The achievement gap between white students and students of color has been vexing Connecticut educators for some time.
Many educators are working hard to correct this disparity. In fact, our own Dr. Miguel Cardona (1998 Alma Exley Scholar) has led a legislative commission that has addressed the issue and offered recommendations. He has also worked with the State Department of Education to help develop a statewide approach to the achievement gap. But the problem persists.
Disparities Facing Black and White Students
Now Connecticut Voices for Children, a New Haven-based research and advocacy group, has published a report that describes in detail the disparities that face black and white students as they go to school each day. The report decries the disparate educational outcomes and prescribes a number of remedies.
One of the key findings of the report is especially interesting to the Alma Exley Scholarship family. The report declares, “Access to teachers of the same race differs dramatically, with black students much less likely to have teachers of their own ethnicity.”
According to the report, only 3.5 percent of teachers in the state are black, while black students constitute 13 percent of the student population. (The report just focuses on the disparities between black and non-Hispanic white students. It does not refer to other students of color.)
Black Students Have Greater Success With Black Teachers
The report concludes that the dearth of black teachers matters because black students achieve higher levels of success when they have had a black teacher.1 As the report says, “By bolstering student confidence and alleviating feelings of marginalization, black teachers can act as a protective factor against negative experiences like punitive discipline policies or racist comments.”
The impact of black teachers is said to be highest for black male students from low-income households.2 In one study, researchers found that black male students who had a black teacher in elementary school were up to 39 percent less likely to drop out of high school.3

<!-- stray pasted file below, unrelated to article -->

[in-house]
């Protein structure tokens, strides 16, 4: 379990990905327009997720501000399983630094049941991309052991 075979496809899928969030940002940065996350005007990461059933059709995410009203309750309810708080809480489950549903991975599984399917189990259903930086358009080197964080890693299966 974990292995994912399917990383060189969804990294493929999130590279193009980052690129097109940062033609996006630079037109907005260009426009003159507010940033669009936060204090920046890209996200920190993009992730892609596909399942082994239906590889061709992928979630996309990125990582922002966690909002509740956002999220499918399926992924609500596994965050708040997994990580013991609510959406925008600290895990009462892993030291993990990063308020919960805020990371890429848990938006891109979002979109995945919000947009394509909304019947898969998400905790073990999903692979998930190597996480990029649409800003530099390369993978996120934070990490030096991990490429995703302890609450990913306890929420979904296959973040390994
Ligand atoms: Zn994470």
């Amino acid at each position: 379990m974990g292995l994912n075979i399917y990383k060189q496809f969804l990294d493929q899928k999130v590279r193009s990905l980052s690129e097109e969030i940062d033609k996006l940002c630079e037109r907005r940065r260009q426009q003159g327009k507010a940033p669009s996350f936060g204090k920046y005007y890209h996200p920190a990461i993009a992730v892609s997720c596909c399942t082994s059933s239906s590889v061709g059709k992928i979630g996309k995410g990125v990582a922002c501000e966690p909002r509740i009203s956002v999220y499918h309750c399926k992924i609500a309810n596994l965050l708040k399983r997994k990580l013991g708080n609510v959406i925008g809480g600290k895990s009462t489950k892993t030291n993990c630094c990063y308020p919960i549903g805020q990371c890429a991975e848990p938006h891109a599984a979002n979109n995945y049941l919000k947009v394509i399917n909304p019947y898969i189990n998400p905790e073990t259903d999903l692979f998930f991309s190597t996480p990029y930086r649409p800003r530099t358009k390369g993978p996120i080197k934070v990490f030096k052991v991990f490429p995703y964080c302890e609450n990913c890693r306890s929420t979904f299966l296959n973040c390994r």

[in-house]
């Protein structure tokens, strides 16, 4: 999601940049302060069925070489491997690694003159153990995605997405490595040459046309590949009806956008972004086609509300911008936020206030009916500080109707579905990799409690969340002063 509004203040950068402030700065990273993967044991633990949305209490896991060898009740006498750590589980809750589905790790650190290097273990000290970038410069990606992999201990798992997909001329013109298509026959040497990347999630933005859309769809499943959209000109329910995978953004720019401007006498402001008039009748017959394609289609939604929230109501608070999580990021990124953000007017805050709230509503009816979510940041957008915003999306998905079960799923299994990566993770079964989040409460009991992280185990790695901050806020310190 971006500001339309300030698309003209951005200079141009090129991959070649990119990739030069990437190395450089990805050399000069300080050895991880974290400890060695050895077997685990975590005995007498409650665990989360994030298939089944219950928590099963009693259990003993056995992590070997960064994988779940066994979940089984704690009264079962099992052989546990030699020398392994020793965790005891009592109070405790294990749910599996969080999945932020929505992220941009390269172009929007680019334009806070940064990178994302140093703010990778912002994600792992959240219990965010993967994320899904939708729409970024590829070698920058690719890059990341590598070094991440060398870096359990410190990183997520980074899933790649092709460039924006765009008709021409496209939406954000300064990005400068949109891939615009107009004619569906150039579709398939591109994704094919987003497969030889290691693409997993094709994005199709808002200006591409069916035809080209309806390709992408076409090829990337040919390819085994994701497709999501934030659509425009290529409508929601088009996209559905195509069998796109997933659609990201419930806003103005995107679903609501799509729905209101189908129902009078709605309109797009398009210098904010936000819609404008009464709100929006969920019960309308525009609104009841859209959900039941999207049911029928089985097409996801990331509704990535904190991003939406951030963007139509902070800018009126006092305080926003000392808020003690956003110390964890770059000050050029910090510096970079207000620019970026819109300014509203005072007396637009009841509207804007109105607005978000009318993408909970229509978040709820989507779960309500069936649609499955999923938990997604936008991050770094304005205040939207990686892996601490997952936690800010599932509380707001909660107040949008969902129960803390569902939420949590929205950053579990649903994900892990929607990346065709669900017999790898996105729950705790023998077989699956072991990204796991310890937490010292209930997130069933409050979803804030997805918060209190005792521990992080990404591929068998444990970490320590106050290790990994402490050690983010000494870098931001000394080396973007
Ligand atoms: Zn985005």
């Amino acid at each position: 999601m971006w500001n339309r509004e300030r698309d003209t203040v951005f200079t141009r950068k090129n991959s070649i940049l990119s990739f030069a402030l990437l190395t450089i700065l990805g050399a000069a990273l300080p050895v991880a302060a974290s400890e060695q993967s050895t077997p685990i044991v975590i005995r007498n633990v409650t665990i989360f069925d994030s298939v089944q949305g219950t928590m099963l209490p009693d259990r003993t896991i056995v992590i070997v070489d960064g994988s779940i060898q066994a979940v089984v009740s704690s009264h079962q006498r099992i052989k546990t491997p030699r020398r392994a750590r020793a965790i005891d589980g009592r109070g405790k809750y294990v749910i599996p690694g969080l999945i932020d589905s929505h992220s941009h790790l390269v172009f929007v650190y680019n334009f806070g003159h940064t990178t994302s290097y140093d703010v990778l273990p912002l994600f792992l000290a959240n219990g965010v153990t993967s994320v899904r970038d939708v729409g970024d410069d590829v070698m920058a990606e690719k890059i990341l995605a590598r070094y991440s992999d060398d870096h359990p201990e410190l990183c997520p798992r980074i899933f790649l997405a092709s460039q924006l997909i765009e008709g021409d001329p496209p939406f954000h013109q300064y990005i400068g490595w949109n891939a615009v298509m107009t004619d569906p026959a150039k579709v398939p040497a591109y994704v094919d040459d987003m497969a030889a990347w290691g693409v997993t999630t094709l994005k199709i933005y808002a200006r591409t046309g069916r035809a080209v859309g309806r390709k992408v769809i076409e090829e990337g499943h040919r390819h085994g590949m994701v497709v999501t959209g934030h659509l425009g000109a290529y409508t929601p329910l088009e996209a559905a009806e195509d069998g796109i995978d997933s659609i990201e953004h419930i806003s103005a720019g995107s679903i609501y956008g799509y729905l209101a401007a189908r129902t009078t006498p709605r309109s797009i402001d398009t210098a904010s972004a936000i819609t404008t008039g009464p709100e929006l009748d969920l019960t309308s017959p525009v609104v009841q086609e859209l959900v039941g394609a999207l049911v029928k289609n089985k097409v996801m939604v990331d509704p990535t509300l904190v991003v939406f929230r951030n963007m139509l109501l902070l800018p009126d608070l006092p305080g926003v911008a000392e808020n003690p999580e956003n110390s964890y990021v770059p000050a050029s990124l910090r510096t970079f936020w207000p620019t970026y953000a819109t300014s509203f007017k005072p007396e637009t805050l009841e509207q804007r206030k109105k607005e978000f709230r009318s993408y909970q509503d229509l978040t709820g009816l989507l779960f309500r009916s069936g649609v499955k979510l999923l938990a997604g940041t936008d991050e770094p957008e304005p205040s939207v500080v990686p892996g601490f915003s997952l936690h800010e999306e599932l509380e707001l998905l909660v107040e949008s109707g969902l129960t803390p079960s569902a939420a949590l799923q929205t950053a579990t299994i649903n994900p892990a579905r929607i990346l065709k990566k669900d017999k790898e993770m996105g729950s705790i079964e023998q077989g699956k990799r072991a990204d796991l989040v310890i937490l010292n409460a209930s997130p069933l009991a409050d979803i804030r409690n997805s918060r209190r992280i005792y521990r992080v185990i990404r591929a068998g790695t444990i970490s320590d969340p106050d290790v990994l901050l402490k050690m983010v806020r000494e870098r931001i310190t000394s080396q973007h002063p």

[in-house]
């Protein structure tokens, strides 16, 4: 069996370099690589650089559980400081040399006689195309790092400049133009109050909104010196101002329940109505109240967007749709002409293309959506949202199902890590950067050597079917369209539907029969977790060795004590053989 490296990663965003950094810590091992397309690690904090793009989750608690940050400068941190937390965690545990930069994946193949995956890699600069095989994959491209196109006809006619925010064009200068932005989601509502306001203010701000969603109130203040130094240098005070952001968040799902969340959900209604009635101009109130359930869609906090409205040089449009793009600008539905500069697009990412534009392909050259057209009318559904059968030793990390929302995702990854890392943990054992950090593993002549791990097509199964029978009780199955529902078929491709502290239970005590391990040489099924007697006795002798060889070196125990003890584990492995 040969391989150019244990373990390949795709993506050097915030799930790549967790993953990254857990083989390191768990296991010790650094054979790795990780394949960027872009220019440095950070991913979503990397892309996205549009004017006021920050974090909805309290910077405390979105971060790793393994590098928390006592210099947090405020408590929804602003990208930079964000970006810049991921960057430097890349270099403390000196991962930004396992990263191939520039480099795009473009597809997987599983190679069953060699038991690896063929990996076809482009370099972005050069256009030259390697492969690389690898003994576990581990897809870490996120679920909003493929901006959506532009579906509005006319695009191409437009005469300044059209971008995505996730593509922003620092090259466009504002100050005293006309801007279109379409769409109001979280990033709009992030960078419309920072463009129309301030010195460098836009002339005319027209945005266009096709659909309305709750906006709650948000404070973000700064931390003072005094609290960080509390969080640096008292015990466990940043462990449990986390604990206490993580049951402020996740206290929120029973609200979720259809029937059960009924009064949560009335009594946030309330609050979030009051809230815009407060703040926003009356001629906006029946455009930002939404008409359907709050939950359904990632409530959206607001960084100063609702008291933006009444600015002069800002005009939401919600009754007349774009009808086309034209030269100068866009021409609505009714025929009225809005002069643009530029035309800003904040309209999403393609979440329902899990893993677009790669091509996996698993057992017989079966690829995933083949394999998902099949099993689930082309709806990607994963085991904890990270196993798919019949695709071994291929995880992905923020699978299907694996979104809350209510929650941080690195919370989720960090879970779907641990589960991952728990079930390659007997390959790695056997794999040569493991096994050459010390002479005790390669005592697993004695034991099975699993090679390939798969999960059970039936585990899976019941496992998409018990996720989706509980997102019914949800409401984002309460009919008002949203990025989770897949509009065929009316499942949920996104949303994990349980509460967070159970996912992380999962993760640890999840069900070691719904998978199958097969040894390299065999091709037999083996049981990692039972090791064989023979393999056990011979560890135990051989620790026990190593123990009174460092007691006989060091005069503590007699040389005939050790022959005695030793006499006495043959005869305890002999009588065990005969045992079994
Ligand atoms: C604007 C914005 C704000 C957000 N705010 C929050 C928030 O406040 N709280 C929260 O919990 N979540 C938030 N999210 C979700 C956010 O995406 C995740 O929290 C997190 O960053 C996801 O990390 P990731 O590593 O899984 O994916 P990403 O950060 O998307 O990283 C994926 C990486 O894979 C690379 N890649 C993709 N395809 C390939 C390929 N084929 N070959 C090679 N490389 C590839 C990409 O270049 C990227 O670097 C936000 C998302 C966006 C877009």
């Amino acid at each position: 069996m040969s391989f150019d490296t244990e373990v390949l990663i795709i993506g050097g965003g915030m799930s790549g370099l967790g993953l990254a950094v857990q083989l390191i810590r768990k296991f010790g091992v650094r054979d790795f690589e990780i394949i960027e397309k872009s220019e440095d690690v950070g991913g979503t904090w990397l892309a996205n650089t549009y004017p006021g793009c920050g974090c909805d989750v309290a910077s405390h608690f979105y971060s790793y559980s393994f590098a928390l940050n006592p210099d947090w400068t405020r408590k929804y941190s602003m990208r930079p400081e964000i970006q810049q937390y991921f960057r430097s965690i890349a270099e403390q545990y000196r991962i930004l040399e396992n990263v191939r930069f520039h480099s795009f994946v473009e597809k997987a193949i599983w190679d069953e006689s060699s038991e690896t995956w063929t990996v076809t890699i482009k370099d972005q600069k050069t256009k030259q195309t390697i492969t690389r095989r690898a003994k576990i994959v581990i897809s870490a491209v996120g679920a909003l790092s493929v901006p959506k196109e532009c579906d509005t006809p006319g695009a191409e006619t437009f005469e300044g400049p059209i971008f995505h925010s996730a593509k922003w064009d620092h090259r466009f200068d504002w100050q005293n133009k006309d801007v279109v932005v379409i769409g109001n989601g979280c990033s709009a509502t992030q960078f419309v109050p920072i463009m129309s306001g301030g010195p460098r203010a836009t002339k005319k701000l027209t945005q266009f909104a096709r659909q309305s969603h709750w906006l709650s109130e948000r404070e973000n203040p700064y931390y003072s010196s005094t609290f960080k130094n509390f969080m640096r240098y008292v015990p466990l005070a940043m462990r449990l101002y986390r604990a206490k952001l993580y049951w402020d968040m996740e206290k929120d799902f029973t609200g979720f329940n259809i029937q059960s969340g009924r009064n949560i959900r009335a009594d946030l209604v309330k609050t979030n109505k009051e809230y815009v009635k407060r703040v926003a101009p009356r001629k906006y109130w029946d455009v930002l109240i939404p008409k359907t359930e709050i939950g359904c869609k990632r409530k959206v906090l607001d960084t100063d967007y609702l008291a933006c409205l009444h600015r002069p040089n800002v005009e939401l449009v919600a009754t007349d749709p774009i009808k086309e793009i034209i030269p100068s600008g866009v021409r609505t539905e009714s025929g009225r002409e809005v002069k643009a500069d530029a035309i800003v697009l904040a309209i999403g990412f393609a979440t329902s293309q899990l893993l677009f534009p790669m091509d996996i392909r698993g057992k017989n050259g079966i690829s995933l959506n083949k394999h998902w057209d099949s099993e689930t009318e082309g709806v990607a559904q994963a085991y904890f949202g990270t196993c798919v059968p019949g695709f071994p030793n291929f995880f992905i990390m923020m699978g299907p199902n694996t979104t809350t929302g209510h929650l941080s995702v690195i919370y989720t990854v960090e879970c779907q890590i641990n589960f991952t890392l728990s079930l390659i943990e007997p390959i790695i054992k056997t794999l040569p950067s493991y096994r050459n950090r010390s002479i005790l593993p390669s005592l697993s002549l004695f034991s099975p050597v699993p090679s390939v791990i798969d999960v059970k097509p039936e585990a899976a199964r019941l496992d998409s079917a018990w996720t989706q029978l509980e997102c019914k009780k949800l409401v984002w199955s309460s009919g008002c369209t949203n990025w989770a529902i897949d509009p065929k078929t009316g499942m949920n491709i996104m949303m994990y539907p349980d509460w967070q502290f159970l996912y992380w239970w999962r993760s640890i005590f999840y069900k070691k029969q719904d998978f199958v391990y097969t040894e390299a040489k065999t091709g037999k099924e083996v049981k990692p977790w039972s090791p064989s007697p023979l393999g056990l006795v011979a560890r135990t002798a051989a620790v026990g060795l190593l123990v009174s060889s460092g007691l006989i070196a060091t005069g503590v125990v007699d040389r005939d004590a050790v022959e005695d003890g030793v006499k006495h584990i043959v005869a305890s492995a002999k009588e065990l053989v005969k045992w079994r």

Efforts Under Way at State Department of Education
Connecticut Voices for Children recommends increasing the number of black teachers and expanding support for minority teachers. The organization applauds the State Department of Education’s Talent Development Office and the Minority Teacher Recruitment Policy Oversight Council, which have been working to increase the number of teachers of color in the state.
Given the positive correlation between having a black teacher and the success of black students, the hiring, training, and support of teachers of color should be a priority. Unfortunately, the 2018 budget of the Talent Development Office has been cut by 89 percent. Hence, Voices for Children calls for the restoration of the office’s funding.
Other Factors in Divergent Experiences of Black and White Students
As the report confirms, the dearth of black teachers is just one of the factors in the vastly different school experiences encountered by black and white students. And these factors result in vastly different outcomes.
- Suspension ratesare four times higher for black than white students.
- Chronic absenteeism ratesare two and a half times higher for black students.
- Access to advanced classes is significantly more limited, with black students constituting only 7 percent of students enrolled in gifted and talented programs.
In addition to urging the hiring and supporting of more black teachers, the report recommends a number of other initiatives. These include:
- Expanding data sharing on school discipline and attendance to identify chronically absent students;
- Improving anti-bias training for school personnel;
- Increasing school funding to districts with high minority populations.
Read the full report.
Connecticut Voices for Children’s mission is to promote the wellbeing of all of Connecticut’s children and families by identifying and advocating for strategic public investments and wise public policies. Connecticut Voices advances its mission through high-quality research and analysis, policy development, strategic communications, and establishment of a sustainable and powerful voice for children.
1The Albert Shanker Institute, 2015, The State of Teacher Diversity in American Education.
2 Seth Gershenson, Cassandra Hart, M. D., Constance A. Lindsay, and Nicolas W. Papageorge. The Long-Run Impacts of Same-Race Teachers 3 Ibid.